By Tori Preston | Film | November 15, 2019 |
By Tori Preston | Film | November 15, 2019 |
I’ll give Charlie’s Angels this much: its heart is in the right place. It’s got big aspirations as it attempts to relaunch the classic glitzy spy brand while also updating it as a feminist franchise fit for our modern age. I could feel the behind-the-scenes calculations going into every decision as the creators — largely Elizabeth Banks, as writer and director — tried to strike the right balance between action and comedy, homage and revision, kick-ass boots and sky-high heels. Still, all those admirable ideas don’t quite gel into a satisfying whole — until a wowzer of a third act brings the entire enterprise into focus. Once the movie laid all its cards on the table in its final minutes, I was hooked, though honestly I’m probably more excited about where a Charlie’s Angels franchise could go from here than I am about this freshman effort.
At first glance, Charlie’s Angels is exactly what you expect. The film centers on a trio of talented operatives who are deployed to stop dangerous conspiracies by their handler, Bosley, and their mysterious benefactor, a voice on an intercom named Charlie. Only in this case, the trio isn’t really a trio at all. Sabina (Kristen Stewart) and Jane (Ella Balinska) are two members of the Townsend Agency who get along like oil and water, and their latest mission has them guarding Elena (Naomi Scott), a corporate whistleblower with assassins on her tail. While they may look like a trio, Elena isn’t actually an Angel at all, and the film is basically a prequel that lays the groundwork for their eventual team-up. Of course, the Townsend Agency itself looks a little different than you might recall. In the forty years since it was founded, the company has gone international, with offices and operatives stationed around the globe — and a whole lot more Bosleys, too. Patrick Stewart plays the original Bosley, who retires at the outset (cue adorable montage of young Stewart photoshopped into old stills from the previous iterations of Charlie’s Angels, just to close the loop on this being one shared universe). Casting Stewart in this role ends up being one of the cleverest decisions the movie makes, precisely because he comes with the baggage of all his decades playing the morally upright, trusted mentor, and that’s all I’ll say about that. Djimon Hounsou plays our next main Bosley, who travels with Sabina and Jane to Germany to collect Elena, until a big honking chase sequence forces Elizabeth Banks’s Bosley to step in and join the fun.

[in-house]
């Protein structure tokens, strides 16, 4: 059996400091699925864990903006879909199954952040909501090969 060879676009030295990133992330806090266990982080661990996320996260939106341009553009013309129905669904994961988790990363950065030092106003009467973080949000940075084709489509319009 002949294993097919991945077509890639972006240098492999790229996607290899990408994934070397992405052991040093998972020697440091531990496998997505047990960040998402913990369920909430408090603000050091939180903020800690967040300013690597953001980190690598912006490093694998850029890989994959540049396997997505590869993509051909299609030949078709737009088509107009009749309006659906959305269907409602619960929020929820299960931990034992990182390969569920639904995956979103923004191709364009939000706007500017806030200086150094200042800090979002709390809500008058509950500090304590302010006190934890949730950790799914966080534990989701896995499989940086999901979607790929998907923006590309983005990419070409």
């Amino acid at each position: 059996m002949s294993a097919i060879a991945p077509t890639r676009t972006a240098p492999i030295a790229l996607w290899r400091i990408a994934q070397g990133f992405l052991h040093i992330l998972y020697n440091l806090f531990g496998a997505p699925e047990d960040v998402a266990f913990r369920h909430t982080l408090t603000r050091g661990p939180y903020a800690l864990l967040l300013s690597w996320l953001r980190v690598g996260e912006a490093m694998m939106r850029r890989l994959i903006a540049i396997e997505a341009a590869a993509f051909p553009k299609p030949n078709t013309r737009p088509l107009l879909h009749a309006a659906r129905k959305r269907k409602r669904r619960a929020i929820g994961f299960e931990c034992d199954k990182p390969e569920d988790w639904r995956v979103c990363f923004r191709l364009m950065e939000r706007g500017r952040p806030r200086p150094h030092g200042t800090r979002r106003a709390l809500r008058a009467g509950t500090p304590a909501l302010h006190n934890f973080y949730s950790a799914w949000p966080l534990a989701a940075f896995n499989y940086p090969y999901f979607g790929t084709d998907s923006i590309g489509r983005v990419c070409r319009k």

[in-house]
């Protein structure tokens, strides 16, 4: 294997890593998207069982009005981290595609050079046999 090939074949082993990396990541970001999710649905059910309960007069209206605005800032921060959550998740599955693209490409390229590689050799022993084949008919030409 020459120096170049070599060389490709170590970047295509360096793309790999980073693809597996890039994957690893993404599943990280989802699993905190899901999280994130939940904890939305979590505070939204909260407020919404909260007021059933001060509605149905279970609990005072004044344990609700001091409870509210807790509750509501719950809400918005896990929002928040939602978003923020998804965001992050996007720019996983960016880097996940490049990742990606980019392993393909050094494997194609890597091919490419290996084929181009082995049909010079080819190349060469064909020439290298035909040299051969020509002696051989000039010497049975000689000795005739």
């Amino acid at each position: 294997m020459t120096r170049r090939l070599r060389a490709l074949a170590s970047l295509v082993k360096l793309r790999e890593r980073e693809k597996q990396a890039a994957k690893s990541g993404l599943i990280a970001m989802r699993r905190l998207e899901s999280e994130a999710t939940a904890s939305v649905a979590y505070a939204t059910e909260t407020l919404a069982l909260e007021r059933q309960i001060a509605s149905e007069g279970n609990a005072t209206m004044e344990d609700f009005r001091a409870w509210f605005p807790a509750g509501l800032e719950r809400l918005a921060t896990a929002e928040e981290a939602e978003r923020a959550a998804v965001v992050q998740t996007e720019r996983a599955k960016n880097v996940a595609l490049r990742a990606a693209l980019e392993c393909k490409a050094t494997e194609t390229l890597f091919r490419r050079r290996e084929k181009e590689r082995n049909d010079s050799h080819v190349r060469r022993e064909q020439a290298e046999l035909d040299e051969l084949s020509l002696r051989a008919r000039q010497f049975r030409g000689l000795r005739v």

Elena is one of the lead engineers at a tech company working on a project called “Callisto” — a fancy MacGuffin that promises to be the next evolution in clean energy, operating off of WiFi or microwaves or flapping hands or something. Unfortunately, Callisto has a flaw that can be weaponized, meaning it’s basically a cross between a Google Nest and brain bomb — one that’ll fetch a pretty penny on the black market. The movie is mostly a chain of high stakes hijinks as our Angels try to save Elena, then recover the Callisto prototypes, then AGAIN try to get the Callisto prototypes, then try to save Elena AND Callisto… and it’s a bit of a slog. The action waffles between exciting and clunky, with set-ups that have little pay off (Kristen Stewart’s horse jockey stunt) and punches that sometimes literally fail to land. There’s also a higher body count than I was expecting for a movie that is actually fairly bloodless and makes a point of deploying a lot of fancy tranquilizers. But in between the disguises and the chases and the shoot-outs, you get glimpses of the other ideas the movie is trying to explore in understated ways.